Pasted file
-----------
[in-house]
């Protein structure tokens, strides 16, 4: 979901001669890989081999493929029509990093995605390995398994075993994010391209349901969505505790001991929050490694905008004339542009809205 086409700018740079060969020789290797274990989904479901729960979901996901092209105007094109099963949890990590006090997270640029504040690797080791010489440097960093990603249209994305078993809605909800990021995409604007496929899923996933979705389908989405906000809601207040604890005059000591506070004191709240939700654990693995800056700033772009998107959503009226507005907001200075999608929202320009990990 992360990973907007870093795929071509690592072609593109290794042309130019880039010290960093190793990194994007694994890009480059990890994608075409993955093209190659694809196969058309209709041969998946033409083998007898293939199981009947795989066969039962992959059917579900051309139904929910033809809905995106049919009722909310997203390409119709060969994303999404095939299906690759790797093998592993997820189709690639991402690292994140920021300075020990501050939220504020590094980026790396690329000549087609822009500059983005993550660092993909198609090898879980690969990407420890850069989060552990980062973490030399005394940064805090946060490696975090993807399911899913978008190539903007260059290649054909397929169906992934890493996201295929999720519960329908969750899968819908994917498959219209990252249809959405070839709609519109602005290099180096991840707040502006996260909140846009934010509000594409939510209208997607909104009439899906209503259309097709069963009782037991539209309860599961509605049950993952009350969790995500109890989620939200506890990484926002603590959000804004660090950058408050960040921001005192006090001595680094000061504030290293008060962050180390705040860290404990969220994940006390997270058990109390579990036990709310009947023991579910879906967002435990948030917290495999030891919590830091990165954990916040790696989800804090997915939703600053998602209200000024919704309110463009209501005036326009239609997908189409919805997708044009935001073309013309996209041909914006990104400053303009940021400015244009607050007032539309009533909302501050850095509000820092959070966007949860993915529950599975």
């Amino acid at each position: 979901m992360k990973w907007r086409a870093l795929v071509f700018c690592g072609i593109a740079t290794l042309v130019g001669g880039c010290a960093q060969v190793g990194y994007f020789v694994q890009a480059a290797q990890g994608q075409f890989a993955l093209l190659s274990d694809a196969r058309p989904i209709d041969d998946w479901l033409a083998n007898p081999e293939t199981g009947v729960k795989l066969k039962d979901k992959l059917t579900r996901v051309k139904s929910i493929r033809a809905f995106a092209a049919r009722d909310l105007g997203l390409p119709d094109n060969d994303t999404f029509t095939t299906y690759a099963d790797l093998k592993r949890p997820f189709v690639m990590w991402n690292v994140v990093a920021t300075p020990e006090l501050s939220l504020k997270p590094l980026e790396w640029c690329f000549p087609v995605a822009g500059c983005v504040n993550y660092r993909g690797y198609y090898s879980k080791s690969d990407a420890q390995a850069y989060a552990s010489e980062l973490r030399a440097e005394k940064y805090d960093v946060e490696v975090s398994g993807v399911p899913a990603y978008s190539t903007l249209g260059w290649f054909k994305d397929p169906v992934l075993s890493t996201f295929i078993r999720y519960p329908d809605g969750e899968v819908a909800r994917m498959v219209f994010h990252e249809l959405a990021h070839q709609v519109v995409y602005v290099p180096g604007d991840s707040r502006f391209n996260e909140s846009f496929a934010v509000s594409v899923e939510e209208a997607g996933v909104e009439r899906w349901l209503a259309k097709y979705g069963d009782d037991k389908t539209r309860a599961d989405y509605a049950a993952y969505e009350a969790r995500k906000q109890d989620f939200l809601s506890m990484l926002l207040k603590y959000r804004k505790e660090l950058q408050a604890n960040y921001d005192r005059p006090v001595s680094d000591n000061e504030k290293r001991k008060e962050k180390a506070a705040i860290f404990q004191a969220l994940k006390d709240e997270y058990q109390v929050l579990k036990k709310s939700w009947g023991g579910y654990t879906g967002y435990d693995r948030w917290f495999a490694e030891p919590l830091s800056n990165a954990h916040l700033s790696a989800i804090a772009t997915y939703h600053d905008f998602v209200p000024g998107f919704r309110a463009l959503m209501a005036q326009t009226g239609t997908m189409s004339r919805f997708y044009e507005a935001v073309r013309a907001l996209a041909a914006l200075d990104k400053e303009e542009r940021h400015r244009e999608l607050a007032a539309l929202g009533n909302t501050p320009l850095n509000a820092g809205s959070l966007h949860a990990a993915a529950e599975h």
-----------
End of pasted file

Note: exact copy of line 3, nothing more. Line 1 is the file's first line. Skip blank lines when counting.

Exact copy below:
């Amino acid at each position: 979901m992360k990973w907007r086409a870093l795929v071509f700018c690592g072609i593109a740079t290794l042309v130019g001669g880039c010290a960093q060969v190793g990194y994007f020789v694994q890009a480059a290797q990890g994608q075409f890989a993955l093209l190659s274990d694809a196969r058309p989904i209709d041969d998946w479901l033409a083998n007898p081999e293939t199981g009947v729960k795989l066969k039962d979901k992959l059917t579900r996901v051309k139904s929910i493929r033809a809905f995106a092209a049919r009722d909310l105007g997203l390409p119709d094109n060969d994303t999404f029509t095939t299906y690759a099963d790797l093998k592993r949890p997820f189709v690639m990590w991402n690292v994140v990093a920021t300075p020990e006090l501050s939220l504020k997270p590094l980026e790396w640029c690329f000549p087609v995605a822009g500059c983005v504040n993550y660092r993909g690797y198609y090898s879980k080791s690969d990407a420890q390995a850069y989060a552990s010489e980062l973490r030399a440097e005394k940064y805090d960093v946060e490696v975090s398994g993807v399911p899913a990603y978008s190539t903007l249209g260059w290649f054909k994305d397929p169906v992934l075993s890493t996201f295929i078993r999720y519960p329908d809605g969750e899968v819908a909800r994917m498959v219209f994010h990252e249809l959405a990021h070839q709609v519109v995409y602005v290099p180096g604007d991840s707040r502006f391209n996260e909140s846009f496929a934010v509000s594409v899923e939510e209208a997607g996933v909104e009439r899906w349901l209503a259309k097709y979705g069963d009782d037991k389908t539209r309860a599961d989405y509605a049950a993952y969505e009350a969790r995500k906000q109890d989620f939200l809601s506890m990484l926002l207040k603590y959000r804004k505790e660090l950058q408050a604890n960040y921001d005192r005059p006090v001595s680094d000591n000061e504030k290293r001991k008060e962050k180390a506070a705040i860290f404990q004191a969220l994940k006390d709240e997270y058990q109390v929050l579990k036990k709310s939700w009947g023991g579910y654990t879906g967002y435990d693995r948030w917290f495999a490694e030891p919590l830091s800056n990165a954990h916040l700033s790696a989800i804090a772009t997915y939703h600053d905008f998602v209200p000024g998107f919704r309110a463009l959503m209501a005036q326009t009226g239609t997908m189409s004339r919805f997708y044009e507005a935001v073309r013309a907001l996209a041909a914006l200075d990104k400053e303009e542009r940021h400015r244009e999608l607050a007032a539309l929202g009533n909302t501050p320009l850095n509000a820092g809205s959070l966007h949860a990990a993915a529950e599975h």